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BC Budget 2020 & What It Means for Poverty Reduction

Posted on February 27, 2020
By Christine Hadekel

February was a busy month for poverty reduction efforts in British Columbia as local municipalities submitted their applications for funding under the Poverty Reduction Planning & Action Program.  

Results from the 2018 Canadian Income Survey were also released in February, showing an overall decline in poverty rates across the province. The overall poverty rate dropped to 8.9 percent in 2018 from 12 percent in 2016 and the child poverty rate dropped to 6.9 percent in 2018 from 12 percent in 2016.  While the survey used a Market Basket Measure (MBM) from 2008 to calculate the cost of living, an update to the MBM is expected in June which should help to give a more accurate picture of the state of poverty in the province.

Meanwhile, the BC Budget 2020 was released, providing insight into the province’s investment priorities for the coming year. Some poverty reduction advocates are celebrating the budget as making clear progress towards the province’s goal to reduce poverty, while others feel there it does not include bold enough investments needed to truly make an impact.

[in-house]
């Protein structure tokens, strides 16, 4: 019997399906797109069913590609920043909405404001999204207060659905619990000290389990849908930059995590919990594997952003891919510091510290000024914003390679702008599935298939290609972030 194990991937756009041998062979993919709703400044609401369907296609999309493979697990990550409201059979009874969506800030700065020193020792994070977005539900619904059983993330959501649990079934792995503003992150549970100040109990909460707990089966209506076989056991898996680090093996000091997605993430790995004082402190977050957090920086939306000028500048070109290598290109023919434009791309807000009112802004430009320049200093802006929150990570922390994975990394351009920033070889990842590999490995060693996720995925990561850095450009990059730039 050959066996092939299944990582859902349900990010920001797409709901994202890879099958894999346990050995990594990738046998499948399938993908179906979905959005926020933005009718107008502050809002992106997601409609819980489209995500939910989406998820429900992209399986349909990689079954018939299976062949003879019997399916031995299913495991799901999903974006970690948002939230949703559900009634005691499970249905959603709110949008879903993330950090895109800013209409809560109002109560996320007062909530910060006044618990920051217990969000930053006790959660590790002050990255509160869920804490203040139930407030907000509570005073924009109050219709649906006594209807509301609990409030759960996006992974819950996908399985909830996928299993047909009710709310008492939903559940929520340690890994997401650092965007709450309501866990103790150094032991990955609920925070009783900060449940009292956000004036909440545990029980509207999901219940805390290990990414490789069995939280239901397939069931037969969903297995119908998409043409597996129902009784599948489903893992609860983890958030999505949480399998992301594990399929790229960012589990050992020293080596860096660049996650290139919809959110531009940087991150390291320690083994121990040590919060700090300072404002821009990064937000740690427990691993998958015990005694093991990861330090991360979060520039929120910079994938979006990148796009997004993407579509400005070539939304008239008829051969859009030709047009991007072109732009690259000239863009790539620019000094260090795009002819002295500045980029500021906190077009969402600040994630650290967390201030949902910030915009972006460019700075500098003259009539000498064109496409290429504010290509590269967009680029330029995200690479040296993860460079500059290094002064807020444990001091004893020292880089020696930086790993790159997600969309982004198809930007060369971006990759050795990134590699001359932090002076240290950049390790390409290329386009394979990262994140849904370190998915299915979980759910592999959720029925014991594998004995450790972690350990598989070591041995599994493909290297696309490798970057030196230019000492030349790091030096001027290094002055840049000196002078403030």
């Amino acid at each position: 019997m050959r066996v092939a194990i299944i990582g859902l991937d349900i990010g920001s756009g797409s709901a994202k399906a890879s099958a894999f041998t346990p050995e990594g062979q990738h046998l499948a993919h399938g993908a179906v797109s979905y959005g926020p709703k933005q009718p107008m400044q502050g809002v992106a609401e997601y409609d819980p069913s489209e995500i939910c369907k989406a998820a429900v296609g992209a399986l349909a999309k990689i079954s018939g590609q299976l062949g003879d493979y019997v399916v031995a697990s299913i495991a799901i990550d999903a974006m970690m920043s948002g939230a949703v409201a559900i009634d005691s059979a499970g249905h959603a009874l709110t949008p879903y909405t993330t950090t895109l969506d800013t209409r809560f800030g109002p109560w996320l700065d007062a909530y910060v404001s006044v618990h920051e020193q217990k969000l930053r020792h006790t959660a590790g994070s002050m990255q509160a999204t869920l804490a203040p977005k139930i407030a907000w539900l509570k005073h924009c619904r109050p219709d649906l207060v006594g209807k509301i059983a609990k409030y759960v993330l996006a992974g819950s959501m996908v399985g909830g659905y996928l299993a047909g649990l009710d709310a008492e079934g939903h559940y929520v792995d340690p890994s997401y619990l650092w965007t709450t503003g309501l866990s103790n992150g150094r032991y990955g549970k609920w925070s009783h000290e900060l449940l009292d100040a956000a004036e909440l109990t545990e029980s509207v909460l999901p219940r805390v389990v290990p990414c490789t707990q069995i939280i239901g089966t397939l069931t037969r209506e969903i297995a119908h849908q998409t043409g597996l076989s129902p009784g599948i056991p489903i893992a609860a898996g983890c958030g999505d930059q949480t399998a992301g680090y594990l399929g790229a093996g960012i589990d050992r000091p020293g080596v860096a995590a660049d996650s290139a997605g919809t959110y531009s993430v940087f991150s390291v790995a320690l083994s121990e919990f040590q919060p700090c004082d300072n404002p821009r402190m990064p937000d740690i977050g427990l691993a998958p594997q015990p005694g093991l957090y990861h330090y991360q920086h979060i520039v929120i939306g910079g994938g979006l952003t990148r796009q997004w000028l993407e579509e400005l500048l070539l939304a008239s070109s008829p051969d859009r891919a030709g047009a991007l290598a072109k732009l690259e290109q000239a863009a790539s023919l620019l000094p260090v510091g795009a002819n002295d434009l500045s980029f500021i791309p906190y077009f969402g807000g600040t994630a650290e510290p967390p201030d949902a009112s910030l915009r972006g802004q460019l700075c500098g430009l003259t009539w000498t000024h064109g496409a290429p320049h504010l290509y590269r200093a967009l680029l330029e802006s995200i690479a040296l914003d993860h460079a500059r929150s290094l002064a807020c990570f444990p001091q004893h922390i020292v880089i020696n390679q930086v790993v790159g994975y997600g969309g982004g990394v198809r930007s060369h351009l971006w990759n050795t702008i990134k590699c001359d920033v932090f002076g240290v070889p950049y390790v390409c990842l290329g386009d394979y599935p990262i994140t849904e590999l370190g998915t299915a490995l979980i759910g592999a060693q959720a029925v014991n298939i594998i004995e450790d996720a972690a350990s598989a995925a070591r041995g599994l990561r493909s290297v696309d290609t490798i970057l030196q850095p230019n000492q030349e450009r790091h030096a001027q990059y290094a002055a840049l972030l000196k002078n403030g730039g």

Here are some of the things that people are celebrating:

  • The BC Child Opportunity Benefit, which will come into effect in October
  • Funding for new shelter spaces and modular supportive housing
  • An increase in earning exemptions for those receiving social assistance and disability assistance
  • The BC Access Grant, which will support lower-income students pursuing post-secondary education
  • Funding to improve access to legal aid for Indigenous communities and other marginalized groups

Here are some aspects of the budget that have received critique:

  • No additional investments in income and disability assistance
  • No additional investments in permanent affordable housing
  • No additional investments in food security and safe, affordable transportation, which are key priority areas in TogetherBC
  • No investments in improving access to dental, optical, and other extended health services for low-income households
  • $1 billion in surplus funds that could be put into social investments for poverty reduction

Only time will tell whether BC’s budget has invested enough to truly move the needle on poverty. The first annual report on the province’s poverty reduction efforts will be released in October 2020 and should provide a clearer picture of progress to date.

Take Your Learning Further:

Poverty Reduction, Cities Reducing Poverty, British Columbia, Christine Hadekel

Christine Hadekel

By Christine Hadekel

Christine is delighted to have joined Tamarack as a Manager of Cities with the Vibrant Communities – Cities Reducing Poverty (VC–CRP) team, which supports a national movement and learning community comprised of 80+ members across Canada and the United States.

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